FIG. 10 shows a result obtained with respect to CVD SiO2 film, and in which critical concentration of diluted anhydrous hydrogen fluoride gas was almost constantly 0.9 to 1.0 v % when concentration of H2 O was less than several ppm. On the other hand, in the higher moisture area, concentration of hydrogen fluoride was sharply lowered with increase of concentration of H2 O.

FIG. 11 shows a result of CVD SiO2 film (BSG film) to which boron was doped. The test was carried out on a film formed by changing the doping amount of boron. The result was, however, that critical concentration was not substantially influenced by the doping amount.

FIG. 12 shows a test result of CVD SiO2 film (PSG film) to which phosphorus was doped. It was found that film was etched away even when concentration of hydrogen fluoride was 0.1 v %, and there was found no area where film was not etched.

FIG. 13 shows a critical line obtained with respect to native oxide films including a native oxide film formed by O3, another native oxide film subject to hot-air drying and a further native oxide film formed by chemical treatment (with HNO3, H2 O2). The result was that the film formed by O3 was more reactive than the remaining two native oxide films.

FIG. 14 collectively shows the critical concentrations in FIGS. 9 to 13.

In FIG. 14, from top to bottom, the critical concentrations of thermal oxide film, CVD film, BSG film and native oxide film are shown in order, and it is noted that the critical line of PSG film is less than 0.1 v %.

FIG. 15 shows an area in which native oxide film alone is selectively etched when both thermal oxide film and native oxide film (ozonated) exist together. In other words, only native oxide film is selected to be etched without etching of thermal oxide film by utilizing the hatched area in FIG. 15.

It is possible to carry out such selective etching with respect to any combination of the oxide films in FIG. 14 other than the foregoing combination of thermal oxide one and native oxide one shown in FIG. 15. For example, PSG film alone can be etched from the combination of CVD and PSG films. It is also allowed to carry out such selective eching from among more than two films forming a further combination. For example, native oxide film alone can be selectively eched from a complex of thermal oxide film, CVD film and native oxide film or from another complex of thermal oxide film, BSG film and native oxide film. PSG film alone can be also etched from a complex of thermal oxide film, CVD film and PSG film.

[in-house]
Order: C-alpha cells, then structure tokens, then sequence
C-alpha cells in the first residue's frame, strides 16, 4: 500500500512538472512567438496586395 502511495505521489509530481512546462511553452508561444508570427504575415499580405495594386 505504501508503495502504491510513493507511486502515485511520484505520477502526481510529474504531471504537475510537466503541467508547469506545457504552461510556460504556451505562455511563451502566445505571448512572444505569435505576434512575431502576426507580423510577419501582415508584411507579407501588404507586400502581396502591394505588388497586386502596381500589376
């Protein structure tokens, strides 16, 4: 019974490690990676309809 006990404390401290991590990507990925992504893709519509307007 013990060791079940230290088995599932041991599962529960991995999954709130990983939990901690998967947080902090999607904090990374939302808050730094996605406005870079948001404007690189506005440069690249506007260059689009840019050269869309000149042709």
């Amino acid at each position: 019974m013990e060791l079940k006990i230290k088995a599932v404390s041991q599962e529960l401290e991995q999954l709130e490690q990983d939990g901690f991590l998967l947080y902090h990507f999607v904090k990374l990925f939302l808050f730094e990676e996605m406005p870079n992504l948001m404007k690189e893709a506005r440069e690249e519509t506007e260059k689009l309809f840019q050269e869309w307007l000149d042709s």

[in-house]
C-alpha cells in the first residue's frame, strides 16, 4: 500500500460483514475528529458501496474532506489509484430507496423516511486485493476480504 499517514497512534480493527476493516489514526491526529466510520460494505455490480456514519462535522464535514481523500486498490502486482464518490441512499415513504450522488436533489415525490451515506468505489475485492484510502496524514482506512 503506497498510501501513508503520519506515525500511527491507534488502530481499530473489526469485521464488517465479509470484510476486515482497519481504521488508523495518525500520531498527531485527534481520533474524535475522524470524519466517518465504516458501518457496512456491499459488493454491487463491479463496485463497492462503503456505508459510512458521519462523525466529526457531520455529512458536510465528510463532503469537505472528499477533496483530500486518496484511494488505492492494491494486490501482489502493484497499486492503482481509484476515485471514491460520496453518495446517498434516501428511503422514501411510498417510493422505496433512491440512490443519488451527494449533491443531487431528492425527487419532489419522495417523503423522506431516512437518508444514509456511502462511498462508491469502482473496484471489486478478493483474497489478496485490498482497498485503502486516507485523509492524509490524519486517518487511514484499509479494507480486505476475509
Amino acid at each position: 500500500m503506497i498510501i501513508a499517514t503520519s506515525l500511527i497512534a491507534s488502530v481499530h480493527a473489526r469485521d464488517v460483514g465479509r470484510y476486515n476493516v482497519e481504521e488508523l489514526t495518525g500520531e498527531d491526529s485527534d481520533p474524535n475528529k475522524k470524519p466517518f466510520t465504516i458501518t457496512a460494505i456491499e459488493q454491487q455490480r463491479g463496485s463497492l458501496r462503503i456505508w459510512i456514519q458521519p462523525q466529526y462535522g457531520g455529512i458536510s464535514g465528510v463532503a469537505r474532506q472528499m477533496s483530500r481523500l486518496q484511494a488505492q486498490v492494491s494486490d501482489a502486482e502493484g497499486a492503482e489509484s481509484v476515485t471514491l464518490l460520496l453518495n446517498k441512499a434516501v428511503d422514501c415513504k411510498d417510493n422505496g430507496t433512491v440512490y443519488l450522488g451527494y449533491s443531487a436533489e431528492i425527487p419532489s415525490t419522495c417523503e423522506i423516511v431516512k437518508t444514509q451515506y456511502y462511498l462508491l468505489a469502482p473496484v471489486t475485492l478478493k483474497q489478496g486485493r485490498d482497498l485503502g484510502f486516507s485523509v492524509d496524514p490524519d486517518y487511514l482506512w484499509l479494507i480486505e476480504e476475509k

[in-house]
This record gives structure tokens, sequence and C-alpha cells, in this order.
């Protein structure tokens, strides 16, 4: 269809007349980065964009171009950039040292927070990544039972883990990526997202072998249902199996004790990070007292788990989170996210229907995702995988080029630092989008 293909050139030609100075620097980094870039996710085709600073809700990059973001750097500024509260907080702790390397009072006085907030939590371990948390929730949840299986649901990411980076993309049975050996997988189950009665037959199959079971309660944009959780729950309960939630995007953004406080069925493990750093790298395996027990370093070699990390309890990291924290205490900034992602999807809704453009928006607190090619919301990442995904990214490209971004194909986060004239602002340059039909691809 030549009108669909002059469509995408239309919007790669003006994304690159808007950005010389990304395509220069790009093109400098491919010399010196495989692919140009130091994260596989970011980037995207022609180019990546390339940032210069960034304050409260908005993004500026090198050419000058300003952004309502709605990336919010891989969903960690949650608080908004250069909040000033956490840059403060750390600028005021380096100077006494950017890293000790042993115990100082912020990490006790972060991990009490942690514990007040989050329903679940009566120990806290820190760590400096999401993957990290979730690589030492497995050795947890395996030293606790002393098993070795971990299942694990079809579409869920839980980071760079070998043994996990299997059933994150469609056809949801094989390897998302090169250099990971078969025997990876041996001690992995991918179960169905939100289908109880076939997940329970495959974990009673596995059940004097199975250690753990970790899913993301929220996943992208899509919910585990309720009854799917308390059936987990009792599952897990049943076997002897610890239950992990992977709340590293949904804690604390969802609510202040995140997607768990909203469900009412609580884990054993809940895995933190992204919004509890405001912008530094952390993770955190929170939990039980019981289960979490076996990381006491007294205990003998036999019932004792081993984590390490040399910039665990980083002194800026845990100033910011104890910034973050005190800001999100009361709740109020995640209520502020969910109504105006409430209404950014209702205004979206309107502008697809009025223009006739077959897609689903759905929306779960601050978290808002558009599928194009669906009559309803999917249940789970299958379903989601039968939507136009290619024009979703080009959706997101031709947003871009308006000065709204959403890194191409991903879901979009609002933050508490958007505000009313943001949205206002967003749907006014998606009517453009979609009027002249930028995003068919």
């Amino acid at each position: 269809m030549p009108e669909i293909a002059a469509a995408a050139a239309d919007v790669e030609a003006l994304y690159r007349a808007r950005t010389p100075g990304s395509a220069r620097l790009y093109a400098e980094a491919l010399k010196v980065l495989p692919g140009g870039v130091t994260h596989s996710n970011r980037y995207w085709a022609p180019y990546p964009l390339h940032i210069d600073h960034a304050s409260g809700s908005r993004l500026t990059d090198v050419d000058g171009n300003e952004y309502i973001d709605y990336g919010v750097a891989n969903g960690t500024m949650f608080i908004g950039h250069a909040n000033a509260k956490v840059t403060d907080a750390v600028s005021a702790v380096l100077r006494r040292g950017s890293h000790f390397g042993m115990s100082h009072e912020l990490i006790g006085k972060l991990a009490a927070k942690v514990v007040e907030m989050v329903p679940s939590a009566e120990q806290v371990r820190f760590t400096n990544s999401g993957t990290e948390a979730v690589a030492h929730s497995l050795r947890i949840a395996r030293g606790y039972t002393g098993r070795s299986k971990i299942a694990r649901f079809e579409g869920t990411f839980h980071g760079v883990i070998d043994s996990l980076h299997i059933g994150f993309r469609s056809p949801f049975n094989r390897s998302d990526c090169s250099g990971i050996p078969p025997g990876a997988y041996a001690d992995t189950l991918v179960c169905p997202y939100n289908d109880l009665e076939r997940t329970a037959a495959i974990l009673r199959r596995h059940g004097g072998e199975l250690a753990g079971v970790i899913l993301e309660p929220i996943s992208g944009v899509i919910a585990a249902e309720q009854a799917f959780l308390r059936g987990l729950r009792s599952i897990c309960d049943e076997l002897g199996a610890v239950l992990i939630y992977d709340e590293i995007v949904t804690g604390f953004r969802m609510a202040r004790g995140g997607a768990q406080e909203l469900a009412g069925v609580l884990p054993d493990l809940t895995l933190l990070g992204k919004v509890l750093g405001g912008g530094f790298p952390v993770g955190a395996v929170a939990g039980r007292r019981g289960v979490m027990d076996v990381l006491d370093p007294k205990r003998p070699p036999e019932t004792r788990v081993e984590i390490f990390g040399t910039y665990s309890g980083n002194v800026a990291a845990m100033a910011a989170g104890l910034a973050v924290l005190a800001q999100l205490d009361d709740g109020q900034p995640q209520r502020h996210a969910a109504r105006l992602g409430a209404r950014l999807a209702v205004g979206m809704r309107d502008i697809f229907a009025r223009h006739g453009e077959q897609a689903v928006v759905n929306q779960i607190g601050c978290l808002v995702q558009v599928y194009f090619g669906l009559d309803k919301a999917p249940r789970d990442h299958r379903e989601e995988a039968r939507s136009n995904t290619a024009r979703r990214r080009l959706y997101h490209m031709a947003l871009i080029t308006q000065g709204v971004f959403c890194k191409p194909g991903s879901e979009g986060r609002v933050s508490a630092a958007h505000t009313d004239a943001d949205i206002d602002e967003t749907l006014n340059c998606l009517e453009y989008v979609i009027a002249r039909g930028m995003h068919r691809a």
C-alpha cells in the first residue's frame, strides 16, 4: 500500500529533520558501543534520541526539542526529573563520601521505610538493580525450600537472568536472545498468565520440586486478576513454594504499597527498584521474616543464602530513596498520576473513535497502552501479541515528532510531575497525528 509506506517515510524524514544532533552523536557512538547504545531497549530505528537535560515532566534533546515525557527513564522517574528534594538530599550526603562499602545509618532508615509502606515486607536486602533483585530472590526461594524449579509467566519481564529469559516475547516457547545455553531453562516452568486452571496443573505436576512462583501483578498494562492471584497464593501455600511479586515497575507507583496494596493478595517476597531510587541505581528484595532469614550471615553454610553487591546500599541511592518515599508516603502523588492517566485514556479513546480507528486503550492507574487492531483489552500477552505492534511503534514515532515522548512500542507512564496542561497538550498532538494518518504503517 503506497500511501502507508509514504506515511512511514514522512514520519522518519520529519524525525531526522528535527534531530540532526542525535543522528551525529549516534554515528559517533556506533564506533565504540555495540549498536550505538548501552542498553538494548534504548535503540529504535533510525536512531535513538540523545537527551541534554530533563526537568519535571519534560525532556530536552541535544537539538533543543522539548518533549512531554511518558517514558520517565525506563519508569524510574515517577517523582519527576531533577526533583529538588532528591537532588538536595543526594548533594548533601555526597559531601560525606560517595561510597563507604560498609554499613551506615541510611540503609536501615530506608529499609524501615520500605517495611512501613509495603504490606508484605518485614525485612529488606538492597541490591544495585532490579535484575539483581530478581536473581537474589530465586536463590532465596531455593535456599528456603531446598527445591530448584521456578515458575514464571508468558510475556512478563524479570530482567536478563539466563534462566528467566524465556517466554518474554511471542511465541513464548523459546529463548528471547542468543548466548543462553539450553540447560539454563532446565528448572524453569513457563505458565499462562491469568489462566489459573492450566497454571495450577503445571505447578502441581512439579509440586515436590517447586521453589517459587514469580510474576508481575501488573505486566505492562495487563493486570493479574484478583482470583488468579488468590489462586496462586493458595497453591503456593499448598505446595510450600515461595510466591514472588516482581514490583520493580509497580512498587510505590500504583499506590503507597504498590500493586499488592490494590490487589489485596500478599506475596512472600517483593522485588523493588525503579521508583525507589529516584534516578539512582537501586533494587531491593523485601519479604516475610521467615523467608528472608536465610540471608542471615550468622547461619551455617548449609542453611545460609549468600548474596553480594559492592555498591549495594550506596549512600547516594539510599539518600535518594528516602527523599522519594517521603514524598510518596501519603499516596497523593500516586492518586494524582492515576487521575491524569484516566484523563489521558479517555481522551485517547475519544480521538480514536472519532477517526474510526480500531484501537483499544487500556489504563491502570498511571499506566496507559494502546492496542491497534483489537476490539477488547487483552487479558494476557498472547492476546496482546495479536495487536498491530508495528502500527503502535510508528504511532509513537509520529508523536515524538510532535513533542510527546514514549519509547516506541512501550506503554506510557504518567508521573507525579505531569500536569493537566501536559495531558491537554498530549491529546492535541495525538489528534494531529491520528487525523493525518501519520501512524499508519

In the area of rather high H2 O concentration, however, etching of film takes place even with a diluted anhydrous hydrogen fluoride gas of rather low concentration, and selective etching of thermal oxide film, CVD film, native oxide film or other film becomes difficult. For example, establishing that the concentration of H2 O is 1000 vppm, critical concentration of thermal oxide film comes when concentration of hydrogen fluoride is 0.45%, critical concentration of native oxide film formed by hot-air drying comes when concentration of hydrogen fluoride is 0.35%, and critical concentration of thermal native film formed by O3 comes when concentration of hydrogen fluoride is 0.2%. Critical concentration of CVD and BSG films are positioned in intermediate percentages of concentration of hydrogen fluoride. Controllable range of concentration of hydrogen fluoride is +0.15% at present, and accordingly selective etching of film by controlling concentration of hydrogen fluoride is difficult in the high moisture area in which concentration of H2 O mounts to 1000 vppm, for example. When concentration of moisture is less than 10 vppm, the critical concentrations for etching of thermal oxide film, CVD film, BSG film, native oxide film and PSG film are respectively less than 1.8%, 0.9%, 0.65%, 0.4% and 0.1% which are over the controllable range of concentration of hydrogen fluoride, which means that selective etching of film is possible.

At least one anhydrous inert gas is picked up among nitrogen, helium and argon. In addition to nitrogen, helium and argon each serving as a carrier gas, a hydrogen gas easy to obtain ultra high purity gas is preferably used to achieve the same performance.

The substrates to be treated by the dry etching device in accordance with the invention are wafers which are, for example, sometimes composed of silicon, polysilicon, garnet, binary (two-component) composition such as gallium arsennide or indium phosphide, ternary (three-component) composition such as Cd-Hg-Te, Ga-Al-As or Ga-In-P, and quaternary (four-component) composition such as Ga-In-As-P.

The pipe line for supplying diluted anhydrous hydrogen fluoride gas can be made of stainless steel or nickel capable of preventing the pipe line from leak outside.

The processing chamber can be also made of metal such as nickel, stainless steel, etc., silica or ceramics, and therefore an apparatus without leak outside at all can be constructed. Accordingly, moisture adsorped in the internal surface of the apparatus can be rapidly desorbed, thereby allowing the selective etching of film in the extremely low moisture area.